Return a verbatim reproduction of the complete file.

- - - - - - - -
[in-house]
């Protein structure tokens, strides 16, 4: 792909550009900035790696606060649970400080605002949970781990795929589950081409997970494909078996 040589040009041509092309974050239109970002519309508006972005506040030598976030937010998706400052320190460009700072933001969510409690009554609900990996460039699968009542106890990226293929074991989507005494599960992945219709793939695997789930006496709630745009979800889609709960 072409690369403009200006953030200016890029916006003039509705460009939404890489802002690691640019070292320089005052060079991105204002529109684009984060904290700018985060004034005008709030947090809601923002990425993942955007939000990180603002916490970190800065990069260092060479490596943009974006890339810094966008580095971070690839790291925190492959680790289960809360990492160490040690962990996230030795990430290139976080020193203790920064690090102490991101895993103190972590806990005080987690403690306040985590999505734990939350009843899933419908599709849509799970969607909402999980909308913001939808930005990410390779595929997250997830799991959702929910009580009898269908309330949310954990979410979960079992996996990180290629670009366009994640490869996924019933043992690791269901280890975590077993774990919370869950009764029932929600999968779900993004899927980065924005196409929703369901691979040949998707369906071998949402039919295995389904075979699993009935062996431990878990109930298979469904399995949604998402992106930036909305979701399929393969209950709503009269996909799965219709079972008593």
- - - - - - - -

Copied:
[in-house]
């Protein structure tokens, strides 16, 4: 792909550009900035790696606060649970400080605002949970781990795929589950081409997970494909078996 040589040009041509092309974050239109970002519309508006972005506040030598976030937010998706400052320190460009700072933001969510409690009554609900990996460039699968009542106890990226293929074991989507005494599960992945219709793939695997789930006496709630745009979800889609709960 072409690369403009200006953030200016890029916006003039509705460009939404890489802002690691640019070292320089005052060079991105204002529109684009984060904290700018985060004034005008709030947090809601923002990425993942955007939000990180603002916490970190800065990069260092060479490596943009974006890339810094966008580095971070690839790291925190492959680790289960809360990492160490040690962990996230030795990430290139976080020193203790920064690090102490991101895993103190972590806990005080987690403690306040985590999505734990939350009843899933419908599709849509799970969607909402999980909308913001939808930005990410390779595929997250997830799991959702929910009580009898269908309330949310954990979410979960079992996996990180290629670009366009994640490869996924019933043992690791269901280890975590077993774990919370869950009764029932929600999968779900993004899927980065924005196409929703369901691979040949998707369906071998949402039919295995389904075979699993009935062996431990878990109930298979469904399995949604998402992106930036909305979701399929393969209950709503009269996909799965219709079972008593």